Larry Summers And Orthodoxy In Its Death Throes

I doubt the utility of dedicating additional space and energy to Larry Summers’s wildly quixotic efforts to leverage economic orthodoxy in the service of entertaining the masses with Zoom videos maligning Joe Biden’s stimulus plan.

It’s unfortunate that Bloomberg pays him to engage in this faux crusade every couple of weeks. Summers has a reserved slot on Bloomberg Television’s “Wall Street Week.” The network’s recaps include a reference to his “paid contributor” status.

Summers is, in essence, a paid entertainer. And while Bloomberg TV is vastly superior to, for example, CNBC, when it comes to respecting viewers’ brain cells, it’s still just entertainment. I sincerely hope folks understand that. The media is an entertainment business. It’s not there to educate or to inform. If you believe otherwise, read a good nonfiction book. You’ll be astounded at the juxtaposition between real information and entertainment masquerading as such. As Denzel Washington put it in his Oscar-winning role as Alonzo in Training Day, “this is a newspaper. It’s 90% bulls–t, but it’s entertaining. That’s why I read it, because it entertains me.”

As far as I can tell, “Wall Street Week” only airs on Friday evenings. While I suppose the ratings could be decent, it’s difficult for me to imagine that weary traders and market participants who, by Friday afternoon, just want to dive into the nearest scotch bottle, are particularly keen on watching the mannequin-esque David Westin interview Summers, whose visage isn’t exactly flattered by the “fishbowl” effect from video conferencing software.

Alas, anyone inclined to tune in is subjected to that spectacle and this week it manifested in Summers deriding current US macro policy as the “least responsible” in four decades. Both parties, he said, are creating “enormous” risks.

“I think these are the least responsible fiscal macroeconomic policies we’ve had for the last 40 years,” he told Westin. “I think it’s fundamentally driven by intransigence on the Democratic left and intransigence and the completely irresponsible behavior in the whole of the Republican Party.”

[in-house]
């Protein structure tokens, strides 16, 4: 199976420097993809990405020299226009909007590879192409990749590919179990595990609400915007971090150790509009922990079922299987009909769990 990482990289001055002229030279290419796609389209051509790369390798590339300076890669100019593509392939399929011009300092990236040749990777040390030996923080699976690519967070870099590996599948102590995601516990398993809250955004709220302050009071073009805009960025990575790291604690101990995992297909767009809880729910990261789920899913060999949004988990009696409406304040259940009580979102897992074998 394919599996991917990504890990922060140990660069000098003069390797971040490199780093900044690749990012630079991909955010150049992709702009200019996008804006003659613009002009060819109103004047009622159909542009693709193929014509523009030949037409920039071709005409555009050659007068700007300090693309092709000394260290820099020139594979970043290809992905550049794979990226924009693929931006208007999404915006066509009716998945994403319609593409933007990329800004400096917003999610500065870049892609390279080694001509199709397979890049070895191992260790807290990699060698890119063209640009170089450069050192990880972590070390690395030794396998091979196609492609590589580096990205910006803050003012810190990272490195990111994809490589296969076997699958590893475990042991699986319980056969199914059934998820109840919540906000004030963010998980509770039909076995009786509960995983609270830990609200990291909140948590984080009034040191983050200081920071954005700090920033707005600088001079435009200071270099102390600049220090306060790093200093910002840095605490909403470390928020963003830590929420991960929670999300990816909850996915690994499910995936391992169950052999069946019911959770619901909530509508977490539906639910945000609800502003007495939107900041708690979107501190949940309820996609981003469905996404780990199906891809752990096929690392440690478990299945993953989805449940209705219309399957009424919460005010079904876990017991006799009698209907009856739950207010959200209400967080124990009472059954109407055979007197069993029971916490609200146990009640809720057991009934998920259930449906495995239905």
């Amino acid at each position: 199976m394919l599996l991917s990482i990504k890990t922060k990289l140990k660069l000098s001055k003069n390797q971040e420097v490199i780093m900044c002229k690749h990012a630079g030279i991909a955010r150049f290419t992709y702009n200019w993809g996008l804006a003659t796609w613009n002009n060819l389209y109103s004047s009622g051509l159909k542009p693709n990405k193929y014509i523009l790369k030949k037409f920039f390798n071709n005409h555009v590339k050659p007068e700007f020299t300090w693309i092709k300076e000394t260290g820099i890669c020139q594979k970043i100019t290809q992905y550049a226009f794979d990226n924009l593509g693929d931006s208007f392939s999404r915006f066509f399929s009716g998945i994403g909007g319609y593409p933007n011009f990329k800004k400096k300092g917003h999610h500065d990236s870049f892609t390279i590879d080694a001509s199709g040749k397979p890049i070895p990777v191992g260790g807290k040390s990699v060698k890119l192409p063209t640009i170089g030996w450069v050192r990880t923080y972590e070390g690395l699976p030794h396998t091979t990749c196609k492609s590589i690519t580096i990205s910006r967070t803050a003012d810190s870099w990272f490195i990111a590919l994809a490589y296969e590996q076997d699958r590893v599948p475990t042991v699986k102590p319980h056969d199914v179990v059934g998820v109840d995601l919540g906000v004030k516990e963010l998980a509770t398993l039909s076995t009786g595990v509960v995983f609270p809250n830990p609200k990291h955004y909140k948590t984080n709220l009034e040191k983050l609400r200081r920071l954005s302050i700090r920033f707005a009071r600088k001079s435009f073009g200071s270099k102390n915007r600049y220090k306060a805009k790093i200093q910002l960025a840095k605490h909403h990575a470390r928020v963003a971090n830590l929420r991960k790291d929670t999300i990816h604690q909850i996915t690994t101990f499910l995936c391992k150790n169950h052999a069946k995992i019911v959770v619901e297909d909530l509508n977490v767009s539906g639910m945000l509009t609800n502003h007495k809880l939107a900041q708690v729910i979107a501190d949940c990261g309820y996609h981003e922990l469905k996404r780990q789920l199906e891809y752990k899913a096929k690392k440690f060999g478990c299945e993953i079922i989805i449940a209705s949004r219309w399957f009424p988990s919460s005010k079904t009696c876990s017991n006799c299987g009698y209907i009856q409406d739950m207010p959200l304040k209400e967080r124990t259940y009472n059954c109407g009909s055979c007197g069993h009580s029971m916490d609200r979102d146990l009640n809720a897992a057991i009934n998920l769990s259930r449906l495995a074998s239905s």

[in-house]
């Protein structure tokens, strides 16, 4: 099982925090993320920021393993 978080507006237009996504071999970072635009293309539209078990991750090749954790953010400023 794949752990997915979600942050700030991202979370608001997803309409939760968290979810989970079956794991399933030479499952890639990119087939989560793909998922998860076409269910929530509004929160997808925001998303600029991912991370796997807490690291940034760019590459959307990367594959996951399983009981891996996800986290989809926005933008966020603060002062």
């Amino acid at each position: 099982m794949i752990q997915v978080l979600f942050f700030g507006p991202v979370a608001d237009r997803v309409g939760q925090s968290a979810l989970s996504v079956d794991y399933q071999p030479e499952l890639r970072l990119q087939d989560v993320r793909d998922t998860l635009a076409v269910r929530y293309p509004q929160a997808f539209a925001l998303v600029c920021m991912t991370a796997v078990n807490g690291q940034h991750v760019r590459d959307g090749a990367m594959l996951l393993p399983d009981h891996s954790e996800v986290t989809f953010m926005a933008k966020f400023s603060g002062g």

“The Fed has stuck to its guns on no rate hikes for years and years and continuing to grow its balance sheet,” Summers went on to say. “So it seems to me what was kindling is now igniting.”

Summers is now assigning subjective probabilities to America’s economic future. The odds of stagflation are about the same as the odds of a recession caused by the Fed slamming on the brakes to arrest price pressures, he reckoned. It’s also possible that Jerome Powell and Janet Yellen manage to thread the needle and engineer robust growth with subdued inflation. All three of those possibilities have about a 33% chance of playing out, according to Summers.

You might fairly ask what the point was. After all, enumerating every possible outcome and assigning an equal probability to each really doesn’t tell us much. Granted, it acknowledges that the odds of a dire situation are no greater than the odds of a favorable outcome, but ultimately, Summers appeared to be saying that he simply doesn’t know, which is odd for someone who thinks he knows everything.

Summers is now the poster child for orthodoxy in its death throes. “Set aside the specific subject matter, and Summers might have been teleported in from almost any point during the past three decades, when he led so many institutions of the neoliberal establishment that he just about defines it,” Benjamin Wallace-Wells wrote, for The New Yorker this week. “The difference this time—one measure, though not the only one, of the quiet transformations of the Biden Administration—is that now Summers is an outsider,” Wallace-Wells added, before quoting Summers, who told him this:

I think [the Biden administration] should be heavily investing in infrastructure, they should be heavily investing in science, in education, in green things. But there’s not going to be unlimited money for that stuff.

Although Paul Krugman is held up as Summers’s “sparring partner,” the reality is that both of their brands, to the extent everyday people can distinguish between the two, are passé. No one cares what they have to say anymore, even when one of them (Krugman) is playing devil’s advocate for the stimulus bill Summers has made a show of demonizing.

Bloomberg also spoke to Stephanie Kelton this week. “Well, the type of inflation that Larry Summers has worried about openly — he’s talking about generalized increases in prices. Where essentially you have too much money in people’s hands and they run out into the economy and try to spend all of that money and the productive capacity of the economy to meet all of that demand just isn’t there,” she said. “That’s very different from localized instances where we have issues with supply chains and bottlenecks.”


Asked about the deficit and inflation, Kelton said “what we have is fiscal [policy] that’s mostly about supporting incomes, helping workers who lost their jobs continue to spend what they were spending — pay their rent, buy food, helping small businesses keep people on payrolls, keep essential workers paid. So much of the spending being supported by these deficits is just a continuation of the spending people were already doing,” she continued.

Kelton acknowledged that some of the spending catalyzed by the latest round of stimulus checks wouldn’t otherwise have happened, but she noted the obvious. “To the extent they want to buy goods and services, that gives a little boost to the economy,” she told Bloomberg.